Dennis Prager calls the fire the omen of Notre Dame (for more articles about the fire, click here):
Europe is burning, just as Notre Dame was.
The symbolism of the burning of Notre-Dame Cathedral, the most renowned building in Western civilization, the iconic symbol of Western Christendom, is hard to miss.
It is as if God Himself wanted to warn us in the most unmistakable way that Western Christianity is burning — and with it, Western civilization.
Within the Western world, the French Enlightenment — the intellectual basis of the French Revolution and the modern West — sought to replace Christianity, and religion in general, with secularism rooted in reason. No God, Bible, or Ten Commandments are necessary for morality or meaning: Reason (and science) will replace them.
The two final deathblows to Christianity in Europe were the world wars. World War I ended most Westerners’ belief in the nation-state and the West. Christianity, already weakened by the Enlightenment, was further weakened by World War I. German Christians were killing millions of French and English Christians, and French and English Christians were killing millions of German Christians. So the argument and sentiment against Christianity went. Then World War II saw even more death on the Christian continent as well as the failure of Catholic and Protestant churches in Nazi Germany to offer even minimal noncompliance with the Nazis’ Jew-hatred.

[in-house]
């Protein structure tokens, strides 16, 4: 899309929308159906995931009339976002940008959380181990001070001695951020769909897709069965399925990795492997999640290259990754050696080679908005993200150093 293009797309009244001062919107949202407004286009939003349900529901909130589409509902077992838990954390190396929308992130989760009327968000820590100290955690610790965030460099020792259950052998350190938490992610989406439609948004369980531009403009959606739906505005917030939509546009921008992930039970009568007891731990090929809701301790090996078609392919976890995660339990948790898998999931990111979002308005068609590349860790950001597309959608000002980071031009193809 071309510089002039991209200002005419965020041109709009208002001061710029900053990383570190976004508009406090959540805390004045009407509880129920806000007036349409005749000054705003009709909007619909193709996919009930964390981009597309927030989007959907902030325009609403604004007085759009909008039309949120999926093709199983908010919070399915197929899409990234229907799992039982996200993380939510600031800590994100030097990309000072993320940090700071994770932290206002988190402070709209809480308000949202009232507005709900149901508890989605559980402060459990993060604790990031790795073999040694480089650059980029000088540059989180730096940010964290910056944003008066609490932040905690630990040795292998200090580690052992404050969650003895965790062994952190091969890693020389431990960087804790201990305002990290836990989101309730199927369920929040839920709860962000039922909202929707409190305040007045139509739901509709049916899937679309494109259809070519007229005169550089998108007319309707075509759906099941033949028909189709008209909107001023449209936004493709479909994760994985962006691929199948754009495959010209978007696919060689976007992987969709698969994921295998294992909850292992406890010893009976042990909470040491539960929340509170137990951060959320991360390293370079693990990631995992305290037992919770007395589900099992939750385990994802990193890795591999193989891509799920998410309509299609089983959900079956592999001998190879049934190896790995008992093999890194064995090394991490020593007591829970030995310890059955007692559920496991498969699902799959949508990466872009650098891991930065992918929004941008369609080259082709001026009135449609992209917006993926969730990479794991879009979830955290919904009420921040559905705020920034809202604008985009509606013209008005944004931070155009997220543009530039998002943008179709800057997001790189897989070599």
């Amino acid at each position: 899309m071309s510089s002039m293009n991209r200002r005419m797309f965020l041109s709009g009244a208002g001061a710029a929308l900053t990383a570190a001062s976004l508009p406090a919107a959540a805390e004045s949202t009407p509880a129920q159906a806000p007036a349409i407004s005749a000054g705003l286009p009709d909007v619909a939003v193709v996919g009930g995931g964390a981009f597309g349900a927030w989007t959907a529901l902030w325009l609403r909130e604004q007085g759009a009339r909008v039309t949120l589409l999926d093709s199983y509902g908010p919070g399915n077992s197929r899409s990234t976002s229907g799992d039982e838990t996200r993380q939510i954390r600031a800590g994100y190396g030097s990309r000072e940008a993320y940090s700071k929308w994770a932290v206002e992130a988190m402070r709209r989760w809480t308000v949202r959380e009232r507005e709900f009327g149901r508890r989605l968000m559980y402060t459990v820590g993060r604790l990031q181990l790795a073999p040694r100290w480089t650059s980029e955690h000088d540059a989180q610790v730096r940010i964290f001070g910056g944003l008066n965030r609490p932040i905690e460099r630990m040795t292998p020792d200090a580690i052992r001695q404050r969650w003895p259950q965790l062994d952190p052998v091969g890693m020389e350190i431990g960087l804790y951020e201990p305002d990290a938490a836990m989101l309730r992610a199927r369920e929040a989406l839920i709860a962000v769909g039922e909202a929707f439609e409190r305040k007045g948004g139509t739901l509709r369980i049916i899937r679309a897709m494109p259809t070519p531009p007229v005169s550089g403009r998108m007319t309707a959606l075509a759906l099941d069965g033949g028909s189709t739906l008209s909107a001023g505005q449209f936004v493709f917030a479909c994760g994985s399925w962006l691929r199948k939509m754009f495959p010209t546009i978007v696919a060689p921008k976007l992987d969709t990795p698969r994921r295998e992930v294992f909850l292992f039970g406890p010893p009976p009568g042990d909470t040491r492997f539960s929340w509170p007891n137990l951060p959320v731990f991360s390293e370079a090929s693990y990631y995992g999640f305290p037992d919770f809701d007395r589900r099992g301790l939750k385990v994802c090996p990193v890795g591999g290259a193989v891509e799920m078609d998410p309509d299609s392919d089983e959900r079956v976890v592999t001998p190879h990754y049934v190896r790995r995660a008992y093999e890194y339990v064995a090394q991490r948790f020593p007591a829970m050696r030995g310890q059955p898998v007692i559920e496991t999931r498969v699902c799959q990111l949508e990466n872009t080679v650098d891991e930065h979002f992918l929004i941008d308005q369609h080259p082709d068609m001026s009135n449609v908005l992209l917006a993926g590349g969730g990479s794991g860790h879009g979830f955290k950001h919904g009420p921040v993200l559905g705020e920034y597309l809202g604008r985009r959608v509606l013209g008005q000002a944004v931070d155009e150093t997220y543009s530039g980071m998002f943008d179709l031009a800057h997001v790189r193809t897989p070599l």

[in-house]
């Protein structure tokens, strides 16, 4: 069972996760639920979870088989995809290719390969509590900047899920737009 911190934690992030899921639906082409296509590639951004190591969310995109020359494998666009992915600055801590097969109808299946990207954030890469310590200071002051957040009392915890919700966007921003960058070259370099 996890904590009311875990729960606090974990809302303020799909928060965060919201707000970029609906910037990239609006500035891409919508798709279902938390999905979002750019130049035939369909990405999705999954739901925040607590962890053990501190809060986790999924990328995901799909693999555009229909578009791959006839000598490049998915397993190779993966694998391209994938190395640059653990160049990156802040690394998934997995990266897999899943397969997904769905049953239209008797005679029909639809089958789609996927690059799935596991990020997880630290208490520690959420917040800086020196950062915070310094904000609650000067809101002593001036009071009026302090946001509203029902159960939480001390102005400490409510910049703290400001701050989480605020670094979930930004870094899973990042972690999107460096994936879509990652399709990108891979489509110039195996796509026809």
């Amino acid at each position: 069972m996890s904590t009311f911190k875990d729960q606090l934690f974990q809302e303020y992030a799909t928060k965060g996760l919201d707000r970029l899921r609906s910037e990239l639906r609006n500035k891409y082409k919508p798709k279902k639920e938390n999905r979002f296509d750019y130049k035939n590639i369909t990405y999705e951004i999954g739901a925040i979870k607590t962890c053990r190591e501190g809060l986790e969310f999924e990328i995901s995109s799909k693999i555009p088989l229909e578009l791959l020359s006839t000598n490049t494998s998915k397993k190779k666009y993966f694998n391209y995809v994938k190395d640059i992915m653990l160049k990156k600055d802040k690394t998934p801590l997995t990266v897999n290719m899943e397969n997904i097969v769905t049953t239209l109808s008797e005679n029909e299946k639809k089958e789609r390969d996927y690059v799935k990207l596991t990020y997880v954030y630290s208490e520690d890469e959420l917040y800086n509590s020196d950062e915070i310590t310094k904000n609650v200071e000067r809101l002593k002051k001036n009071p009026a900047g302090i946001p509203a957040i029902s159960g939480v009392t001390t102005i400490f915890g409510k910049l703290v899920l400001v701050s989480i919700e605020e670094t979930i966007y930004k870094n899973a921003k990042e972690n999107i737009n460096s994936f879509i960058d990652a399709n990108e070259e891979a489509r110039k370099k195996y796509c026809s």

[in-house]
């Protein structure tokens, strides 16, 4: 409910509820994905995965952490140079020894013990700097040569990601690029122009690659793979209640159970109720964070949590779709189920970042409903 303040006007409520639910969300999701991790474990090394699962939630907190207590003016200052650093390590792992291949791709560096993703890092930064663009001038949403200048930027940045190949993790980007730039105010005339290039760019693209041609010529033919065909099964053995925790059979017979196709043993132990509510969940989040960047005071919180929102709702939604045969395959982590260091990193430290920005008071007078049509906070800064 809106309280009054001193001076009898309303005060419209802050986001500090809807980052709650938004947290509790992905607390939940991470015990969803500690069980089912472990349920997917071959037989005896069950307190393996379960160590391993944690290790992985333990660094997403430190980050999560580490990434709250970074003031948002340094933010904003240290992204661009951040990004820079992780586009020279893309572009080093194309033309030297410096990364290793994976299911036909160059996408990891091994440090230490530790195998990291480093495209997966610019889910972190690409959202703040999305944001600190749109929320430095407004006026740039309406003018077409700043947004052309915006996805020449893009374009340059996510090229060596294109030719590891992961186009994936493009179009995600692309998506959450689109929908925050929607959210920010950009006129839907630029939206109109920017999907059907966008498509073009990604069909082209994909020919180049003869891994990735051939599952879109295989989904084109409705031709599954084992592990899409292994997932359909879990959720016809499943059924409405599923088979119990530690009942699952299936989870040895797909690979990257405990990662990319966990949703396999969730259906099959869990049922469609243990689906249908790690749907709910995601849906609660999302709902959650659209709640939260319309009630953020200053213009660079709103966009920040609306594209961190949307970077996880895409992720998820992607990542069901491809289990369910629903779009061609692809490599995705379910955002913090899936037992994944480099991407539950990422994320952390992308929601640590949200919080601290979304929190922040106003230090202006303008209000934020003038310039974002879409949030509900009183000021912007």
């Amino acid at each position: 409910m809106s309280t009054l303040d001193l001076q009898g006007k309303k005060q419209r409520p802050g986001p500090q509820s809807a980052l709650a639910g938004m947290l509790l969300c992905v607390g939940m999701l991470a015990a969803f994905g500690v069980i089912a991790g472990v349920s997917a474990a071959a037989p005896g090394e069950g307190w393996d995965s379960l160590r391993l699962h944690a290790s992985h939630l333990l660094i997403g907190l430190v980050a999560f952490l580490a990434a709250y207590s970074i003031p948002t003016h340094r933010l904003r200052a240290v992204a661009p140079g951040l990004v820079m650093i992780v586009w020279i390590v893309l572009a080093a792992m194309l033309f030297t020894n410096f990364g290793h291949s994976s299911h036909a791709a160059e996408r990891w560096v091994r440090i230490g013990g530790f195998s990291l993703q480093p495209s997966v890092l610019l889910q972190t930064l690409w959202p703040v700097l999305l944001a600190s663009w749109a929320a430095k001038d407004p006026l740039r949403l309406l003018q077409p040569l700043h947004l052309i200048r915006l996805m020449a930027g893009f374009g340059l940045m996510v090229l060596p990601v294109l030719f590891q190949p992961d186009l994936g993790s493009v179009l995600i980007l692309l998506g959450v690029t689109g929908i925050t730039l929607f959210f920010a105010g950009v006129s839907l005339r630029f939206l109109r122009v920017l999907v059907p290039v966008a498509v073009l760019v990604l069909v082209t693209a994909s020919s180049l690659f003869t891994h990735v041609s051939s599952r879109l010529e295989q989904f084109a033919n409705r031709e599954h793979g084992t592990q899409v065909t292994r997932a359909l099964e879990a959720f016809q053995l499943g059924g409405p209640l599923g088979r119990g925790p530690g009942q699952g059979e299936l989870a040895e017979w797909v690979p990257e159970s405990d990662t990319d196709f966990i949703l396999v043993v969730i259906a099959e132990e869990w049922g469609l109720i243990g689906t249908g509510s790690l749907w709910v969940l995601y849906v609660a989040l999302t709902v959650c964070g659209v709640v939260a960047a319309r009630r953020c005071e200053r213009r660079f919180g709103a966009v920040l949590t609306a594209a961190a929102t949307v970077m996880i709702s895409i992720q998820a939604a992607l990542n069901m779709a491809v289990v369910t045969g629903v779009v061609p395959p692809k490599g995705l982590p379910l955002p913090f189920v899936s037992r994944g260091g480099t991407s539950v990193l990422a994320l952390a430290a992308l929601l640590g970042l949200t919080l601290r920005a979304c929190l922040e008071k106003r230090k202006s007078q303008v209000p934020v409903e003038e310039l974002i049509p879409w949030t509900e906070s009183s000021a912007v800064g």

With the end of World War II, every internal Western intellectual doctrine was secular. God, the Bible, and religion were regarded at best as innocuous nonsense and at worst as noxious nonsense.
Meanwhile, Europeans brought a non-European ideology into Europe, an ideology that, for more than a thousand years, sought to replace Christianity as the world’s dominant religion. The Europeans, believing in nothing distinctly Christian or Western, and believing in the moral and intellectual nonsense known as “multiculturalism” — a doctrine that asserts that all cultures are morally equivalent — saw nothing problematic in bringing millions of Muslims into Europe. In their ignorance and arrogance, they assumed that because they were secular multiculturalists, everybody else was, too — or would be, once they lived in Europe.
Read more: National Review
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